It is imperative to note the historical antecedents for Grace Jones – the eccentric freedom of Eartha Kitt, the elegance and sophistication of Lena Horne and Ruby Dee, and the beauty folk ways of Maya Angelou and Cicely Tyson most come to mind. Another historical antecedent that demonstrates Black girl arrogance, and laid important roots for Grace Jones to later help define and then defy boundaries around Blackness and femininity, appears in the wonderful documentary Versailles ’73: An American Revolution. The documentary examines the legendary battle at Versailles fashion face-off between five American and five Parisian design houses, a tale examined in greater depth in the new book The Battle of Versailles: The Night American Fashion Stumbled into the Spotlight and Made History by Pulitzer Prize-winning Washington Post fashion critic Robin Givhan. Among the points made by several of the interviewees that appear in Versaille ‘73, including legendary fashion model and editor China Machado, fashion historian Barbara Summers, and fashion and beauty editor Mikki Taylor, was that the success of the American presentation at that show was the presence of Black models Norma Jean Darden, Pat Cleveland, Bethann Hardison, and so many others, whose walk of “affirmation” to quote Taylor, was what set the American show apart from the Parisian set.

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While Taylor’s observation about the impact of the Black models affirmative stance is in itself a rich one to engage, I look at that moment, at Grace, and the intersections of fashion and identity and submit that amongst the gems that Black models brought (and still bring) to the runway was something that is actually in excess of “affirmation”: Black girl arrogance. This Black girl arrogance, though embedded in the very movement and being-ness of the Black models at the ’73 show at Versailles is so missing from the runways of today’s fashion shows in the lack of racial ethnic diversity, as rightfully noted in the 2014 open letter of protest authored by Hardison, and models Iman and Naomi Campbell. A black girl arrogance that haunts us when we remember the days of fashion past, and are reminded of the disappeared characteristic of personality that was once an essential ingredient to the development of a signature walk and presence on the runways for any model, Black or otherwise.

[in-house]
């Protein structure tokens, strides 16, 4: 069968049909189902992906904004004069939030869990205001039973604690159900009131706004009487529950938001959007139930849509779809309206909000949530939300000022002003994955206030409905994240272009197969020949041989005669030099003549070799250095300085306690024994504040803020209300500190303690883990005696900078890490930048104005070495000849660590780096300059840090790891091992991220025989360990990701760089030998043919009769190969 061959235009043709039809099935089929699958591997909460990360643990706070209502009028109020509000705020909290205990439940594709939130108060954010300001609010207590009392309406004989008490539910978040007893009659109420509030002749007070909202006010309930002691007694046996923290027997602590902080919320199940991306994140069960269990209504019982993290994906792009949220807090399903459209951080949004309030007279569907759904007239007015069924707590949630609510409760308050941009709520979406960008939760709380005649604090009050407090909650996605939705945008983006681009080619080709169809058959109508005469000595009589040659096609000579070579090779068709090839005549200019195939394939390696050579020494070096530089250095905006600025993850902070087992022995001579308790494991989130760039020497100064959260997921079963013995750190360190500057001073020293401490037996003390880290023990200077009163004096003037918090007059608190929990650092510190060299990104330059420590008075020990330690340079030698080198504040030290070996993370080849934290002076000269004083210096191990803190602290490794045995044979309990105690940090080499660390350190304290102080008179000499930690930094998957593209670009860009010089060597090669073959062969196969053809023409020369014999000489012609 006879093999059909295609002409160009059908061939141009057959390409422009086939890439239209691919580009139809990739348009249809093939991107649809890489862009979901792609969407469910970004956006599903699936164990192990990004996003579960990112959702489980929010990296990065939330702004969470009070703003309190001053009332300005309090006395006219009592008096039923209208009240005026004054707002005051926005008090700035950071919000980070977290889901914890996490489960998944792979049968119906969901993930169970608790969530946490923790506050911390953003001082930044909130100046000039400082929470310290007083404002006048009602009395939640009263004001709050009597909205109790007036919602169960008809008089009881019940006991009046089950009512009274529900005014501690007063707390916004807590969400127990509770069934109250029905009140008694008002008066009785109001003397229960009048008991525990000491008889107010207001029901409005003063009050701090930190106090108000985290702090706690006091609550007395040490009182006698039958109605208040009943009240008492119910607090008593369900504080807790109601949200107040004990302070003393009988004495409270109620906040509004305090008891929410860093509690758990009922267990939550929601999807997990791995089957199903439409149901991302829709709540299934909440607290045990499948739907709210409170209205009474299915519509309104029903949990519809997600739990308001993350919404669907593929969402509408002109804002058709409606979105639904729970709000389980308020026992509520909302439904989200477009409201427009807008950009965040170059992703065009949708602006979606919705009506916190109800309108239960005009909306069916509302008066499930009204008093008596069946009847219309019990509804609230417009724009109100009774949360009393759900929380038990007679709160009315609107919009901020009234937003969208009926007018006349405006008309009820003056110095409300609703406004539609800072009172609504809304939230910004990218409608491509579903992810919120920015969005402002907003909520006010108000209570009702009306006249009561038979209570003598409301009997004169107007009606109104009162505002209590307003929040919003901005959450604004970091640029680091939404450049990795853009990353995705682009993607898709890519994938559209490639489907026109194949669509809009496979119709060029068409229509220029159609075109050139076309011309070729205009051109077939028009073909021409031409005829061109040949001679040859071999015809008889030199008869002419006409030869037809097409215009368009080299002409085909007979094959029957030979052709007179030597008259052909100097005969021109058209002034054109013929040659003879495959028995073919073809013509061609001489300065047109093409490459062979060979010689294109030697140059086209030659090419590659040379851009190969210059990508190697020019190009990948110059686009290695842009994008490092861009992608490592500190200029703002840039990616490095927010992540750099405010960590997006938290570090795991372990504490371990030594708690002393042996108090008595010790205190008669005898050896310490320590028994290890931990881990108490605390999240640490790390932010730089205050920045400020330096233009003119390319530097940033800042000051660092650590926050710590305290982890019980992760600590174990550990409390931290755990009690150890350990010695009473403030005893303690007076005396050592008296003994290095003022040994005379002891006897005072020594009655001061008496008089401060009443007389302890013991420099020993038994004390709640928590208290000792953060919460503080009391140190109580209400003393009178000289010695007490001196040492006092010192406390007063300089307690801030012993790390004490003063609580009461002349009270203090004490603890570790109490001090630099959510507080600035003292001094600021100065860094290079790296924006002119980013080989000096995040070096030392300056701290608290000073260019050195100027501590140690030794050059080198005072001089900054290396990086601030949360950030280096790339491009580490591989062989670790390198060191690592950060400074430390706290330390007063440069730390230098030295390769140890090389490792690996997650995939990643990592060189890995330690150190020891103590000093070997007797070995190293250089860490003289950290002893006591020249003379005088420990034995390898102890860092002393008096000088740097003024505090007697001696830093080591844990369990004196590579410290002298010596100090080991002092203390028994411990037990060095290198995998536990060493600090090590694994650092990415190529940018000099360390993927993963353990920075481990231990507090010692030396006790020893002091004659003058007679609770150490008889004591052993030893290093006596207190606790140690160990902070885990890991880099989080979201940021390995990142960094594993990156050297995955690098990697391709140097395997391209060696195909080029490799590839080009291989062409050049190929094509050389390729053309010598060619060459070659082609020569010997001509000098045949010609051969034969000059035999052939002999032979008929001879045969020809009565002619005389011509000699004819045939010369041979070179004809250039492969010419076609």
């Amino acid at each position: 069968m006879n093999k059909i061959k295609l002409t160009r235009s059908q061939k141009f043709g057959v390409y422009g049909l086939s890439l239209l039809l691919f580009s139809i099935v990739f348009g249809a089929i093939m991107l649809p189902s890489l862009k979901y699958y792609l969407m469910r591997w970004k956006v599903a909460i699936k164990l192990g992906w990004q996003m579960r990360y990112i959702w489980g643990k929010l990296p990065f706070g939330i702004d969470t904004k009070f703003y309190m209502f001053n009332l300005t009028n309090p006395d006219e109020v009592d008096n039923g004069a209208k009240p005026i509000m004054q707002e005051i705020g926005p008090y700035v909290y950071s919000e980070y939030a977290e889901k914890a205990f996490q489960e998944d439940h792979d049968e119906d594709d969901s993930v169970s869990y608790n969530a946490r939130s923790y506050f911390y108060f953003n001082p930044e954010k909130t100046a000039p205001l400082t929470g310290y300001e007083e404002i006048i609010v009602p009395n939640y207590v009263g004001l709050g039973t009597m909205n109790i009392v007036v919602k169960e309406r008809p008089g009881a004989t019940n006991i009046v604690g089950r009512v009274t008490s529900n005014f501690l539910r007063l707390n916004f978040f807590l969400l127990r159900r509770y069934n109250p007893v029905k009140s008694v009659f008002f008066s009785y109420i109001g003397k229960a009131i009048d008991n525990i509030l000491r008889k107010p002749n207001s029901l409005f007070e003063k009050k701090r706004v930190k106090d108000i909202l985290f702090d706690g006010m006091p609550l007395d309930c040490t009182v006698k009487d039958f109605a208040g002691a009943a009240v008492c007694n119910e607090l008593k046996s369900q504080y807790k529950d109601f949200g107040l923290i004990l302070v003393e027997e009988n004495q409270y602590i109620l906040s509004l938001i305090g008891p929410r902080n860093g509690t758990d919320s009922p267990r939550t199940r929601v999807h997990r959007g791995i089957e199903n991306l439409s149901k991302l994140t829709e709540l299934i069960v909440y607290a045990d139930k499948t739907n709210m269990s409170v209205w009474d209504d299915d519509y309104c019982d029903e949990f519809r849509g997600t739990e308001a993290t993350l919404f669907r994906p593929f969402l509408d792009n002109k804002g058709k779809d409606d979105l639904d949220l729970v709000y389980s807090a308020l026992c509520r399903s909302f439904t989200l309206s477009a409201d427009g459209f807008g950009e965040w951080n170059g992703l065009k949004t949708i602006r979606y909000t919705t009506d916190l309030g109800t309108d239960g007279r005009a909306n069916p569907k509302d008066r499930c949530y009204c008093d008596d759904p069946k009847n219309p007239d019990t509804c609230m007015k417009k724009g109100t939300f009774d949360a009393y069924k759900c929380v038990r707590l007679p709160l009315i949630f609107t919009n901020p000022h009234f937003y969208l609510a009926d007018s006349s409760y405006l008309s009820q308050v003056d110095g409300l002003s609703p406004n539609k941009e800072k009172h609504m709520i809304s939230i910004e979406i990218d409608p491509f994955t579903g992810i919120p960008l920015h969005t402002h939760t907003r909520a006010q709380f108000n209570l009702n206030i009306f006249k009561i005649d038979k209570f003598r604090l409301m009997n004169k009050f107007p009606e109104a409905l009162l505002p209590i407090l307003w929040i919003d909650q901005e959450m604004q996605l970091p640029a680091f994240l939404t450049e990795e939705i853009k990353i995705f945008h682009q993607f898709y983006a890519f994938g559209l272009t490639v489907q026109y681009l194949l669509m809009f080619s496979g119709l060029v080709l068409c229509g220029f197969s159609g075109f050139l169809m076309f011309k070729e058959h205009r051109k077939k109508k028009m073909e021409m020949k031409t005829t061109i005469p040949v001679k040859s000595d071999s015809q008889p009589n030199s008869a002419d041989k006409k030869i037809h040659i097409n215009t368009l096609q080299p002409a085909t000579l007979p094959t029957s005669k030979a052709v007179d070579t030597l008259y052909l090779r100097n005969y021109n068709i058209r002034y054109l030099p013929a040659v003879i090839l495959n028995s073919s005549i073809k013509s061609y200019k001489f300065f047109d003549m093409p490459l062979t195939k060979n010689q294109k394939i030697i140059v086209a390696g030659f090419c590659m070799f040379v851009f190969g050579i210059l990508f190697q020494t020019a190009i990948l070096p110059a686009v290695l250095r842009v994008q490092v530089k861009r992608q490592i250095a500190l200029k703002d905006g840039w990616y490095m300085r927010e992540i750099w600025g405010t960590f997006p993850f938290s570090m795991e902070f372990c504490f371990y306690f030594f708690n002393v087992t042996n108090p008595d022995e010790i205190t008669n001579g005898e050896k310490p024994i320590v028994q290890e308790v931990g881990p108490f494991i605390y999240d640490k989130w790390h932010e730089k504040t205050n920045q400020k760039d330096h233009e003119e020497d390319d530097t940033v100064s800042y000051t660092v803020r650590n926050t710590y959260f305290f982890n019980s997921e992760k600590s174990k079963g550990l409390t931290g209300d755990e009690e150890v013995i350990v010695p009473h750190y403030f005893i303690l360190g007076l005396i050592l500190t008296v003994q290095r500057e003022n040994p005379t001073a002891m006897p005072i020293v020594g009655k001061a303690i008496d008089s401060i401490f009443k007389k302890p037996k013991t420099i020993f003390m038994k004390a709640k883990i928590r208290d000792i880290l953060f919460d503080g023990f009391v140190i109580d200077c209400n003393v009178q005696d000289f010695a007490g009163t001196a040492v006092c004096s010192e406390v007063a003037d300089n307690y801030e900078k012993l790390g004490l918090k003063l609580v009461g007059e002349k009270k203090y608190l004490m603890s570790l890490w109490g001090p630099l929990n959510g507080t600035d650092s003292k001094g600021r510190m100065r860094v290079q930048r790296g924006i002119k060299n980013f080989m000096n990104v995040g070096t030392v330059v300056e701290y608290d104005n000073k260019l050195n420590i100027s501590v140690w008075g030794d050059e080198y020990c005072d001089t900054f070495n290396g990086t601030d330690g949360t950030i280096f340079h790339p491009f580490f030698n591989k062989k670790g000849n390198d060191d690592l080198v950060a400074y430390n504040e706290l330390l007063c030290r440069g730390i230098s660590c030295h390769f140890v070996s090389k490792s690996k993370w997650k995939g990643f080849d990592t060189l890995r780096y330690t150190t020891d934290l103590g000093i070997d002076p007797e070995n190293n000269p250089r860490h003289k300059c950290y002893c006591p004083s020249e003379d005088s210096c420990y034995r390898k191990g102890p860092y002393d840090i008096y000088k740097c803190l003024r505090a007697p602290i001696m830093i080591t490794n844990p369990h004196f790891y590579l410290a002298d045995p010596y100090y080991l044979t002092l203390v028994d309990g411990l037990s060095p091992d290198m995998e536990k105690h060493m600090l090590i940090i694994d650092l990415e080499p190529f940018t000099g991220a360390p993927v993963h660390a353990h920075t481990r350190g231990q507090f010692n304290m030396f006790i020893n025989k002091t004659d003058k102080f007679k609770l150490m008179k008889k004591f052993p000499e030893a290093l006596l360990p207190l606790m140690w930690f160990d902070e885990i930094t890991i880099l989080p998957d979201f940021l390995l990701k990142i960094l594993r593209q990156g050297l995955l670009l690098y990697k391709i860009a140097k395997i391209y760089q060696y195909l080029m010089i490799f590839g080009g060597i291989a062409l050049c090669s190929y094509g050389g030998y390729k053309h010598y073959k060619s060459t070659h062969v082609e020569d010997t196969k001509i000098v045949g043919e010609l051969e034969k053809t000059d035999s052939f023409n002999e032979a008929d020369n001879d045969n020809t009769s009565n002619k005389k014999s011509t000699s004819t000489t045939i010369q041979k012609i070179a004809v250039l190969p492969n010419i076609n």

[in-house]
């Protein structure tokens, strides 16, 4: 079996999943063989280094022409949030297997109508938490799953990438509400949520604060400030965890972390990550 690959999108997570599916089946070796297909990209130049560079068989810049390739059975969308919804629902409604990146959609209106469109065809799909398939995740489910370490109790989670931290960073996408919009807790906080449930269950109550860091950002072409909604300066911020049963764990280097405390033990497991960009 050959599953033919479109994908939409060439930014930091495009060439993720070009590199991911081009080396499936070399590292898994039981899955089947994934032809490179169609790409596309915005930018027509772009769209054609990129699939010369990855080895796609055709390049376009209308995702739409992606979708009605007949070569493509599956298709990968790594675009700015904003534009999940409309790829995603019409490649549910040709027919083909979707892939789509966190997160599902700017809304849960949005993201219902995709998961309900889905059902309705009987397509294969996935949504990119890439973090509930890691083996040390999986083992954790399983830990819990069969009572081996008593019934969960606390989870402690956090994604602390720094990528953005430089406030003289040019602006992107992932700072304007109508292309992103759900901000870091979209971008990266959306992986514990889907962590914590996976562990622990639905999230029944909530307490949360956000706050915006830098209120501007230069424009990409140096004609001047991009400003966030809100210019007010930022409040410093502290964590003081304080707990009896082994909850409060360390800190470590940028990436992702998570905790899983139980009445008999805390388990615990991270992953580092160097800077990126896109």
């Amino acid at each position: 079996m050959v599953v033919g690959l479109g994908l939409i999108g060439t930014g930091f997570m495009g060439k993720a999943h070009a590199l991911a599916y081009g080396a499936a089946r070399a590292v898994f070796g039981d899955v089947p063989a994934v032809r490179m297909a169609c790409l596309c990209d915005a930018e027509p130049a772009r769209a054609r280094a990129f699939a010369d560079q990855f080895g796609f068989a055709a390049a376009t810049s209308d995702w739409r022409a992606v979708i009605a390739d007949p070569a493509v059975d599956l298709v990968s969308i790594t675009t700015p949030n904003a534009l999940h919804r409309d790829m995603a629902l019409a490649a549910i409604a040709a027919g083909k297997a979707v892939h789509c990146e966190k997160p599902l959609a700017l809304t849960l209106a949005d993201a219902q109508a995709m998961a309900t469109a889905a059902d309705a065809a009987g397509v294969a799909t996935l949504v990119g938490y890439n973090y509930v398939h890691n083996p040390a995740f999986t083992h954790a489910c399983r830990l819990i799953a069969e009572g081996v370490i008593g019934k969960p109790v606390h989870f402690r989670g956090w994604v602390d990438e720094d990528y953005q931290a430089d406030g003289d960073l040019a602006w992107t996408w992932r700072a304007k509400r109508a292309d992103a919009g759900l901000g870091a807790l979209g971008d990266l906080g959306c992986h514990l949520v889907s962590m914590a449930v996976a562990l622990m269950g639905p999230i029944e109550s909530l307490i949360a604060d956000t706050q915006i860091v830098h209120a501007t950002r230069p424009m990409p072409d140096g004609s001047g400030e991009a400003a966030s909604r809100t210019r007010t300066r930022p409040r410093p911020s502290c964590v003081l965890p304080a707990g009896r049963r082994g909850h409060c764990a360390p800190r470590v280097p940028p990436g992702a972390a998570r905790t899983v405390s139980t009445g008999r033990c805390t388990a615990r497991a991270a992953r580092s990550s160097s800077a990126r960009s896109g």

I am convinced that whether or not uniqueness and personality were ever embraced, Grace Jones would still be who she was and is. What other way was there for her to be? Still, in the way that she pushes us beyond our comfort zones, and shows us what it means to create a path for one’s self through an ethos of having no fucks to give, the existence of Grace Jones and all she has meant is priceless. Here’s hoping the next era of fashion and popular culture will applaud and embrace these moments of productive defiance like the Black girl arrogance revival of which I write, on the runways, in ad campaigns, and at the head of design houses and fashion magazines. Clearly television has received the memo, as evident in shows headed by defiant, brilliant, Black women are at the top of the ratings and lording over the zeitgeist of popular culture, from Kerry Washington’s portrayal of Olivia Pope on “Scandal” and Gabrielle Union’s Mary Jane Paul on BET’s “Being Mary Jane,” to Viola Davis’s multilayered Professor Annalise Keating on ABC’s “How to Get Away With Murder,” and most recently, leading the pack is Taraji P. Henson’s critically acclaimed and popularly adored Cookie Lyon on Fox’s juggernaut “Empire.” It is the very thing that seems to revive the very lifeblood of this global industry and persists in fashioning a future. No matter what, Grace Jones, her predecessors and descendants will carry on being their fierce self. They woke up like this.

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Beauty, Fashion, History, News, News, Pop Culture, Television, WERK!

Taraji P. Henson on ‘CR Fashion Book’; Channels Vintage Cicely Tyson

October 20, 2015

Empire star, the incredible Taraji P Henson was photographed au naturale in gorgeous cornrows, by legendary fashion photographer Bruce Weber for latest issue of the Carine Roitfeld’s magazine, CR Fashion Book. Generally, Henson is photographed and filmed wearing a wig or weave.This photo reminds me of vintage photos of another powerhouse Black actress, the incomparable Cicely Tyson. Tyson has said in interviews how personally imperative it was for her to be photographed with her natural hair and to wear it as such in particular roles back in the day.

Fashion, History

Happy Birthday, ALT! – October 16

October 19, 2015

Wishing the happiest of birthdays to fashion icon Andre Leon Talley! May you have the most glorious of birthdays and many, many more years of elegance to come. If you haven’t read ALT’s memoir, I highly recommend it and any of the books he’s curated in connections with exhibits he put together at SCAD (Savannah College of Art and Design) with the “Little Black Dress” book being my favorite.